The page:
EPA Letter from Sport Fishing and Hunting Groups supporting protection for Bristol Bay, Alaska
To view the more than 800 signatories, click here.
September 13, 2012
Lisa Jackson, Administrator
U.S. Environmental Protection Agency
Ariel Rios Building
1200 Pennsylvania Avenue, N.W. Washington, DC 20460
Cc: President Barack Obama
Ken Salazar, Secretary, Department of Interior
Dr. Rebecca Blank, Acting Secretary, Department of Commerce
Nancy Sutley, Chair, Council on Environmental Quality
Dr. Jane Lubchenco, Administrator, National Oceanic and Atmospheric Administration
Mike Pool, Acting Director, Bureau of Land Management
John Jarvis, Director, National Park Service
Daniel Ashe, Director, U.S. Fish and Wildlife Service
Jo‐Ellen Darcy, Assistant Secretary of the Army for Civil Works
Lisa Murkowski, U.S. Senator from Alaska
Mark Begich, U.S. Senator from Alaska
Dear Administrator Jackson,
We, the undersigned hunting and angling organizations and businesses representing millions of sportsmen, outdoor recreation groups and related businesses, thank you and the EPA for taking the first step in protecting Bristol Bay from the dangers of the proposed Pebble Mine, by conducting a scientific assessment of the region’s watershed. We look forward to working with the EPA and other decision makers during this public process to determine the fate of Bristol Bay, Alaska.
Our 809 sporting conservation groups, businesses and trade associations thank you for personally visiting the Bristol Bay region in 2010 and your agency’s many subsequent visits leading up to and during the watershed assessment. Your effort to meet with the region’s local residents is greatly appreciated; as the world’s greatest wild sockeye salmon fishery is facing unprecedented threats from proposed development of a massive mining district. We write today to ask you to use all the tools at your disposal to protect a sport fishing and hunting destination that is unrivaled in America and perhaps the world, for this and future generations of sportsmen and women.
The proposed Pebble Mine in Bristol Bay poses numerous significant and potentially long‐lasting threats to one of the world’s foremost sport fishing and hunting regions. Specifically, fish habitat (including spawning and breeding grounds), wildlife habitat and recreational areas are all threatened by several hard rock mining proposals ‐ most notably, the Pebble Mine. The potential impact from this type of activity could be severe. It is estimated that the Pebble Mine would produce between 2.5 and 10 billion tons of waste containing elements, such as copper and other heavy metals, that would threaten several fishery areas including spawning and breeding grounds for world‐renowned populations of salmon.
If this project moves forward, these toxins would have to be contained and potentially treated in perpetuity ‐ in an area of high seismic activity, which increases the risks tremendously. Because the
Pebble property straddles the Kvichak and Nushagak river drainages – two of the most productive salmon systems on the planet ‐ any release of this waste into the surface or groundwater has the potential to severely harm Bristol Bay’s salmon and the livelihoods of the sport fishing and hunting business owners, all of whom depend on them for their economic support.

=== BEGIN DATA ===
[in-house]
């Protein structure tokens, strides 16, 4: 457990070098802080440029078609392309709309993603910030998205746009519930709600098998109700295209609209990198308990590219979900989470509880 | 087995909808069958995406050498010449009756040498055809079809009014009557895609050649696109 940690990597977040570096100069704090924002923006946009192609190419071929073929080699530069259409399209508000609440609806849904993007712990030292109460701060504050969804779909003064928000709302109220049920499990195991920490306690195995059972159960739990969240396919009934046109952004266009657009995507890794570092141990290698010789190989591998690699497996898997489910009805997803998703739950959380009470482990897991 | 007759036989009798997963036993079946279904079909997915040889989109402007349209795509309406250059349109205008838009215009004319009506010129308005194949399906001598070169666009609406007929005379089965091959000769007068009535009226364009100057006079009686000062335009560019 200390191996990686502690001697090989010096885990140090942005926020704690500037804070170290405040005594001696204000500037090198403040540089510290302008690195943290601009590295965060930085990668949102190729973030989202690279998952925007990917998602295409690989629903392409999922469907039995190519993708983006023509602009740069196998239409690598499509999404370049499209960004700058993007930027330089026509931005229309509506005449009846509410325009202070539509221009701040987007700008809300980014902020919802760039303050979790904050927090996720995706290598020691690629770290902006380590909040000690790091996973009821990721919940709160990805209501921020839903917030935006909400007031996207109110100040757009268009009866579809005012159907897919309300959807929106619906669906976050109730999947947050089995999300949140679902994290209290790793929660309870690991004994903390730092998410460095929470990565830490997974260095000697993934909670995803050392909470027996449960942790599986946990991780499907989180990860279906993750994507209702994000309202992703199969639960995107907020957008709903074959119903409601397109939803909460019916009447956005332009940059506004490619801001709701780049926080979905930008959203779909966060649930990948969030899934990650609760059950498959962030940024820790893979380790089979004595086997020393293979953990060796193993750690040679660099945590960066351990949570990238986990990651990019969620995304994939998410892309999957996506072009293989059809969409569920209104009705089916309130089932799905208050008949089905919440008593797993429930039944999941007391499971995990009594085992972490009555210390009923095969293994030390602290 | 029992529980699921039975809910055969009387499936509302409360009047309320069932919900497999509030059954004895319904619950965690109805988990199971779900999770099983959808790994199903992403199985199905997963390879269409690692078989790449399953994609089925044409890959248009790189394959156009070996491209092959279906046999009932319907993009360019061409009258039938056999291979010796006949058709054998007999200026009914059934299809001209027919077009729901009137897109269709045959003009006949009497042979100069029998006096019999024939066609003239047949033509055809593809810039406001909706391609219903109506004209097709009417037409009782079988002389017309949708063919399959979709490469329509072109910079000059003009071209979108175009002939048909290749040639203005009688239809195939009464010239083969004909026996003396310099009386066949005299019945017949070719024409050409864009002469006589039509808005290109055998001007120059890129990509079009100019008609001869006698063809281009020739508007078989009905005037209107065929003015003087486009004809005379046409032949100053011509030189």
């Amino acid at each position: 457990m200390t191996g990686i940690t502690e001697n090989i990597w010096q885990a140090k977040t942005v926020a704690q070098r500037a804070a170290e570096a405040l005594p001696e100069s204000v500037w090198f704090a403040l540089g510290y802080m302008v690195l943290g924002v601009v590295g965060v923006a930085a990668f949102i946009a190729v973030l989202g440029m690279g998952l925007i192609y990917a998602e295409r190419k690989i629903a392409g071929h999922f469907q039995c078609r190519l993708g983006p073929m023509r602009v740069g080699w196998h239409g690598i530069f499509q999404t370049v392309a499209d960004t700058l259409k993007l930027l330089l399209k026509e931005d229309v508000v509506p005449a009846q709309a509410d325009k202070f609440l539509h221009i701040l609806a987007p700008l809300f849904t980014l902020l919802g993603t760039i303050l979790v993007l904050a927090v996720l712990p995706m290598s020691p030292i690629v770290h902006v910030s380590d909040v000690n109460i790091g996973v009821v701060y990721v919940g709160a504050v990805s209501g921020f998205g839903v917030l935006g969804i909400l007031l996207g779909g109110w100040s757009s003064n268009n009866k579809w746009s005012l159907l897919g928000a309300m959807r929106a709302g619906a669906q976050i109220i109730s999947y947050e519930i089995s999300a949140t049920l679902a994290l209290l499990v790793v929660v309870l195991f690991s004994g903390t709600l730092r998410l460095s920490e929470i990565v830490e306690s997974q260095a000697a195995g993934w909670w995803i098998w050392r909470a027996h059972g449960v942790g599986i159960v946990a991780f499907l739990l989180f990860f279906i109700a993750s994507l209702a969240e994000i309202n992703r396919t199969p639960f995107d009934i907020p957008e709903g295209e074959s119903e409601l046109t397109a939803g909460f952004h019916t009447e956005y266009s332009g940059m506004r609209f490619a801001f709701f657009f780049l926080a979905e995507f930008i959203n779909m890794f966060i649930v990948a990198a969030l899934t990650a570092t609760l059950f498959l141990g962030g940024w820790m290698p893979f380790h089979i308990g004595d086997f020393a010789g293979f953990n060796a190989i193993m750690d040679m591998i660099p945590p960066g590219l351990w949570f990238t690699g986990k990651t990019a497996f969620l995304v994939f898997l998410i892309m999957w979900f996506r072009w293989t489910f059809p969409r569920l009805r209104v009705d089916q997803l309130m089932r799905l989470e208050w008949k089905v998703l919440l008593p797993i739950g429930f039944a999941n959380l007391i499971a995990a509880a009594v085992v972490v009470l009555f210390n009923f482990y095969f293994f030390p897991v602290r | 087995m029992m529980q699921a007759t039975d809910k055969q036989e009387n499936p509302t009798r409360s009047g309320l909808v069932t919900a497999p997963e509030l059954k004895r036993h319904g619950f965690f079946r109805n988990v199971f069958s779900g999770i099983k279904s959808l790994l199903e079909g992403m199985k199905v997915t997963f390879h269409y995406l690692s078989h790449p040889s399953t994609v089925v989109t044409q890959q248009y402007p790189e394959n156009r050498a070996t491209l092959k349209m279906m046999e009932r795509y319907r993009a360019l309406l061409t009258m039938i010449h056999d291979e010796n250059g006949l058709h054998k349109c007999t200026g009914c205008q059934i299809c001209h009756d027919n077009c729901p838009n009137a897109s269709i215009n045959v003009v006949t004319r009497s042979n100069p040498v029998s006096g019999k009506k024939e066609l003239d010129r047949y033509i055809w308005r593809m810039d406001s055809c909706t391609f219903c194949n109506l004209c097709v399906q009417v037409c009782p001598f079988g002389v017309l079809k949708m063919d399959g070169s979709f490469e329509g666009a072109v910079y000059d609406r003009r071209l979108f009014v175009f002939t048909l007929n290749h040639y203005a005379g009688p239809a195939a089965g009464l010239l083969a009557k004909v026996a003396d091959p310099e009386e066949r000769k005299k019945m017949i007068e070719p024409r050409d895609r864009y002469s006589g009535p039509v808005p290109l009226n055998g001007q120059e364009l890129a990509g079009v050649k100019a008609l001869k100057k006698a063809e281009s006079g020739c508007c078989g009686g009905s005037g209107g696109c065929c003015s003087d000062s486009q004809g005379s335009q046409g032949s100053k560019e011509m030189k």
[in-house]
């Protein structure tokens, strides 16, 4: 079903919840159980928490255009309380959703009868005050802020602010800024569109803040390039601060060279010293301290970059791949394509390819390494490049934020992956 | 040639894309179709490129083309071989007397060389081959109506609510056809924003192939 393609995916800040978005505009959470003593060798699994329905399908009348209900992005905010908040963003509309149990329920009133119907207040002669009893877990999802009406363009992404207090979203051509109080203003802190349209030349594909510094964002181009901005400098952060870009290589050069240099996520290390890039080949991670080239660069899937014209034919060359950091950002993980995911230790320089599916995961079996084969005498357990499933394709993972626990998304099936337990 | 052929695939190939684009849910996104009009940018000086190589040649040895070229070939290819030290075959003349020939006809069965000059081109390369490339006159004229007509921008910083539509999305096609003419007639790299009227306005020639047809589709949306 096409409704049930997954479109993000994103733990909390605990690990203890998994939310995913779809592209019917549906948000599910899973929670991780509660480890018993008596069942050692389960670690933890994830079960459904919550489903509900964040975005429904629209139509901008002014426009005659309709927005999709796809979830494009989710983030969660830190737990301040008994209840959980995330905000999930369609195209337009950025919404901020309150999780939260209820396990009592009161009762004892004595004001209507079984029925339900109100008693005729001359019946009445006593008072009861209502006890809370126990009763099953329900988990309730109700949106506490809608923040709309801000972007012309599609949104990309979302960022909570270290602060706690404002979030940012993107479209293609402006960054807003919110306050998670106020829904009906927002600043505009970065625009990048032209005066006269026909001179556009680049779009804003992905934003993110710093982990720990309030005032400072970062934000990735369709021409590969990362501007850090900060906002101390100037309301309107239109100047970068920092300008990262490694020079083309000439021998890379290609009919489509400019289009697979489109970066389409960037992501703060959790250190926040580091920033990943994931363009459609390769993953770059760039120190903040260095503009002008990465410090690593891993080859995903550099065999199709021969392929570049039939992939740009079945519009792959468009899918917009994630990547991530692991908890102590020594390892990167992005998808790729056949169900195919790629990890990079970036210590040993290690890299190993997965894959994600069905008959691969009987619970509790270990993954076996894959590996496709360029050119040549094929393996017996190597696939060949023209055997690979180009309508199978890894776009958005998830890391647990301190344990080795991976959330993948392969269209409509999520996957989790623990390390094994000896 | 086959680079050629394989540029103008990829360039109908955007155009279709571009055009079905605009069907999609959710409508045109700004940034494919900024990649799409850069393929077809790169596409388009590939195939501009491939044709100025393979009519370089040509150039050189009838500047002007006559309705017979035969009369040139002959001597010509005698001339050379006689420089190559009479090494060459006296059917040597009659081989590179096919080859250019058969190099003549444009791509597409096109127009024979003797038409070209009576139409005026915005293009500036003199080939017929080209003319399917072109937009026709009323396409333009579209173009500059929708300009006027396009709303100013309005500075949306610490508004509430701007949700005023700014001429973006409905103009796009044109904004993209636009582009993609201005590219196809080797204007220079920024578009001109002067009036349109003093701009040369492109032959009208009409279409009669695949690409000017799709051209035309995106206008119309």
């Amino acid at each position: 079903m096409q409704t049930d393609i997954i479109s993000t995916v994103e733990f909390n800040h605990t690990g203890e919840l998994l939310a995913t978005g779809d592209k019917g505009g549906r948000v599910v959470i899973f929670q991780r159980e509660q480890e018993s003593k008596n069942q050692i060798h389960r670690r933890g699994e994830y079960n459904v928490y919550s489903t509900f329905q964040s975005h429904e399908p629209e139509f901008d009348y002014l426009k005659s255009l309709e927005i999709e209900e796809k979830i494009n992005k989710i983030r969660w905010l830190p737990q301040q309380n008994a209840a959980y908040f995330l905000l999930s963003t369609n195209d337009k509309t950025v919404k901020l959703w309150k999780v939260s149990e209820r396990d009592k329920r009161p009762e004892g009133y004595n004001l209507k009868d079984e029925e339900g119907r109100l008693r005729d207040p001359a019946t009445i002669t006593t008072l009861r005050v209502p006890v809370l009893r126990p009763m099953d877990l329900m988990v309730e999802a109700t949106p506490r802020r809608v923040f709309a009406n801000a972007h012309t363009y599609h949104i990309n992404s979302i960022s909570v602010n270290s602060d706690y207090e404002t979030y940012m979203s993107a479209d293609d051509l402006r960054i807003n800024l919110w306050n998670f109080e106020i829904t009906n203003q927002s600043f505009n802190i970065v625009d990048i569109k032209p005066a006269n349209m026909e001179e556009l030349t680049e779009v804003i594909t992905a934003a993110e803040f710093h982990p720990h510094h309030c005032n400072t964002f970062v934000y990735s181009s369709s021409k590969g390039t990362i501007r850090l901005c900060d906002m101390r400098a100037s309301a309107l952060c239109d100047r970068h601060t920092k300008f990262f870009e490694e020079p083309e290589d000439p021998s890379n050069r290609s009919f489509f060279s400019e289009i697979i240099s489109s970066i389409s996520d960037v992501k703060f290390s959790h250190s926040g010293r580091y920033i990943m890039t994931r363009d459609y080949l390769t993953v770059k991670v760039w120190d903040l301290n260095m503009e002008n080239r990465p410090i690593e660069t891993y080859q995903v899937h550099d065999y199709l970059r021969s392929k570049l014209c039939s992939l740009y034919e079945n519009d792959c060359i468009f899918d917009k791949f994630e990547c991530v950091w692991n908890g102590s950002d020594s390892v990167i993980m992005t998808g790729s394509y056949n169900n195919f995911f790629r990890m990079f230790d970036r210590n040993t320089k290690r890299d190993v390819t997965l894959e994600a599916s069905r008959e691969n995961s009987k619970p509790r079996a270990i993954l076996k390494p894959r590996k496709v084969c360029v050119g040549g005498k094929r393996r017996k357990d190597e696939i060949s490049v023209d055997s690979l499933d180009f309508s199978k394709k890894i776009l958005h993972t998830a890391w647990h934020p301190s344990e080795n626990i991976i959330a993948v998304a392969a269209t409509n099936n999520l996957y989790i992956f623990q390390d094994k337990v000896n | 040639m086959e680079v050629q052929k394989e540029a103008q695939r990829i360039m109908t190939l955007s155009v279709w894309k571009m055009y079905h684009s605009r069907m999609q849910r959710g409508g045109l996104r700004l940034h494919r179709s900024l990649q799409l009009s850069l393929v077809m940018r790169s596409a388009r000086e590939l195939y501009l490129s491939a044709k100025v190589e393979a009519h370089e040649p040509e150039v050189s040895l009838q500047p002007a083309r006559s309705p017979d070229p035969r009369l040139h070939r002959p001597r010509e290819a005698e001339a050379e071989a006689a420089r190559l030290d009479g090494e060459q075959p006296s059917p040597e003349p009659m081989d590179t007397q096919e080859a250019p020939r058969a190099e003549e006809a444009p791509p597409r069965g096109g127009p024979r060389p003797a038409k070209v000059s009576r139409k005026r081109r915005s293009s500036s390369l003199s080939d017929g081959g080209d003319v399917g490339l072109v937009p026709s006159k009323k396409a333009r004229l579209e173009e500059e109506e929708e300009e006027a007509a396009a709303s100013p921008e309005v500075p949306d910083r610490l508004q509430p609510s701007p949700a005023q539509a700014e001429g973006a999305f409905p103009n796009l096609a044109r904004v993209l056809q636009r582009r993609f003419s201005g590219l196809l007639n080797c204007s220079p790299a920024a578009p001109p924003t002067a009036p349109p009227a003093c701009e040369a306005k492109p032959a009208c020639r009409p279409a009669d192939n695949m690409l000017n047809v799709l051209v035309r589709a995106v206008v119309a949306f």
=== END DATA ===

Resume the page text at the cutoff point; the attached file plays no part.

Sport fishing in Bristol Bay generates $60 million annually; anglers looking for “once in a lifetime” experiences on rivers such as the Nushagak, Mulchatna, Koktuli and Kvichak support more than 800 full‐ and part‐time jobs. Mining activity and increased development associated with mining will detrimentally impact these areas by direct impacts to fish and habitat. Development will also negatively impact opportunities for sport fishing and hunting operations in the area by diminishing the quality of the experience. Despite the remote nature of the region and the costs associated with traveling to it, on a yearly basis up to 65,000 visitors come to Bristol Bay for recreational opportunities to fish, hunt, and view wildlife.
Secretary Salazar and the Obama administration recognized that oil and gas development in this area is simply not worth the risk, the same is true for mining operations in the headwaters of Bristol Bay. The fish and wildlife values in the region, its size and setting, and the national significance of its resources are, in the words of Secretary Salazar and President Obama, “a national treasure that we must protect." The risk to this national treasure is too great and the resource too unique and irreplaceable to allow the Pebble Project to continue forward.
While we thank you for planning an assessment of the Bristol Bay watershed to better understand how future large‐scale development projects may affect Bristol Bay, it’s not enough. The EPA has the authority under the Clean Water Act to invoke Section 404(c), which would give Bristol Bay the protection it needs from mining and other large‐scale developments.
The undersigned organizations and businesses urge EPA to proactively fulfill its mission to protect the environment and human health in Bristol Bay, AK by using its authority under Clean Water Act Section 404(c) to withdraw waters and wetlands in the headwaters of the Bristol Bay watershed from future specification as disposal sites for dredge and fill activity associated with mining operations. The EPA has an opportunity now to guarantee a future for Bristol Bay that will generate economic opportunities while also conserving sporting traditions for generations to come.
We look forward to working with the EPA and all federal agencies with an interest and role in the future of Bristol Bay’s tremendously productive lands and waters.